Enjoy Belize! We love it there. I will be posting more about our trip to Belize in the coming weeks so please check back. And let me know if you have any questions. I’d be glad to answer them if I can!

What about car seats? When we travelled to Costa Rica we were able to rent one from the car rental place but realized they only had infant seats. Our daughter is now in a front facing toddler seat. Do you know if Belize car rentals have these available? Or should we lug ours with us? Thanks!

I know this blog is a couple years old but I found it very helpful. We are flying in to Placencia but considering renting a car for a day or two to explore the nearby countryside on our own. I hear there is a waterfall called Maya King about 45 min away that is just starting to become a tourist area!


Hi! Thanks so much for your post about Belize! We are going there in the fall with our 1-year-old and are wondering about car seats. I read they aren’t required in Belize but we want to have ours anyway. Do you have any thoughts on car seats and rental cars in Belize?
Thank you!!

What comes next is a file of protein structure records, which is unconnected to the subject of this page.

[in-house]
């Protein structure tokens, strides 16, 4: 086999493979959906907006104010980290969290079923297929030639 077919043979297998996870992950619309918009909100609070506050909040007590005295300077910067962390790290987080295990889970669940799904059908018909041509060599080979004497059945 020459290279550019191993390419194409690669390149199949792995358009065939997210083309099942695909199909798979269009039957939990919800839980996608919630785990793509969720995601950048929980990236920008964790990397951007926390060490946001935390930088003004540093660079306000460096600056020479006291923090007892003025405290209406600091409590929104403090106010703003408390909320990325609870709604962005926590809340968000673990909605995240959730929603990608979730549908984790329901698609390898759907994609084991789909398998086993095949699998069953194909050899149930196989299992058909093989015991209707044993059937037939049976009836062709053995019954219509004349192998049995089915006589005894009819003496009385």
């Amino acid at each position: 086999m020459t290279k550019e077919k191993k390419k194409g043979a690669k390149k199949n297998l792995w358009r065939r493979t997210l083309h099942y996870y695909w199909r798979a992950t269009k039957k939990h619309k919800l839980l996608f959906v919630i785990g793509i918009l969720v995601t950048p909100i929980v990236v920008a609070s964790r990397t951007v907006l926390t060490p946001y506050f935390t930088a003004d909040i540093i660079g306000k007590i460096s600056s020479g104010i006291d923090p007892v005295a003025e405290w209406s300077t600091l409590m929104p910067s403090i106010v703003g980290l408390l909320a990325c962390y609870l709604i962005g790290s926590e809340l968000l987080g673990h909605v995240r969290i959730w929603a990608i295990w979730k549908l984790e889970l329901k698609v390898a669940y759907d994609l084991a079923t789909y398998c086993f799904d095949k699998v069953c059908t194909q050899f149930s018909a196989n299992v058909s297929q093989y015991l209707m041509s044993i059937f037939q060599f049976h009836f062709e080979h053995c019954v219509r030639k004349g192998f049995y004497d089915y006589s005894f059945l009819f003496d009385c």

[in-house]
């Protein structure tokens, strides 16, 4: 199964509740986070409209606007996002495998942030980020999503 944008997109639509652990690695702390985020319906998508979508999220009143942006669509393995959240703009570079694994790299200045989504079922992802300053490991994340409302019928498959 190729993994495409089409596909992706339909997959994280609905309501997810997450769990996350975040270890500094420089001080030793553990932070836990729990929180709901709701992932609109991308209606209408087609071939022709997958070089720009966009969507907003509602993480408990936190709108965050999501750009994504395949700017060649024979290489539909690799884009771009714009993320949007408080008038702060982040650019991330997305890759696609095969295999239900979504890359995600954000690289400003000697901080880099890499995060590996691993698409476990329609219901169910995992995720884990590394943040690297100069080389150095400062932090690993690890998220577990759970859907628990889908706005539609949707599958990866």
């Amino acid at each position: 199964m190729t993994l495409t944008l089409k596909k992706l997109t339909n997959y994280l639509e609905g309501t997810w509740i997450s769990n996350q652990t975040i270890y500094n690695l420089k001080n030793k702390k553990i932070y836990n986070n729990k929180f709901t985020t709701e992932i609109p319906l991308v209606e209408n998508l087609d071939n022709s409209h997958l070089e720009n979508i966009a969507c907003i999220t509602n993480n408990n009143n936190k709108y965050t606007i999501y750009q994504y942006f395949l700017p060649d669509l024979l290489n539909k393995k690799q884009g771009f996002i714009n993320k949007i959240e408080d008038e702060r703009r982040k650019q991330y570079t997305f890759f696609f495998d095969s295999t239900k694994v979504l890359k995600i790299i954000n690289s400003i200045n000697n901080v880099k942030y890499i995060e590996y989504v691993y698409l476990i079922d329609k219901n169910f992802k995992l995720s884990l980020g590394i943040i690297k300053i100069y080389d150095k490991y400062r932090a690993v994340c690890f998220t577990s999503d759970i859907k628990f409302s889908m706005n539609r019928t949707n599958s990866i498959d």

We rented one from the car rental company we used because we were going to be doing a lot of driving and wanted our daughter to be safe. The car seat was in decent shape, if I recall. We saw a lot of children riding on mopeds with their parents while we were there, so if they have car seat laws, they definitely aren’t enforced!

You can buy a local SIM card for your phone. AT&T used Digicell but we have Verizon so used the WhatsApp SMART! system. $20 US for ten days unlimited data. Use that to navigate. Our phones work well but no texts. Everyone uses WhatsApp anyway in Latin America.
Personally I found northern Belize from the Mexican border to Belmopan a pit. Cayo and Placencia are nice and feel safe. But we are traveling by Campervan so our experience may not match yours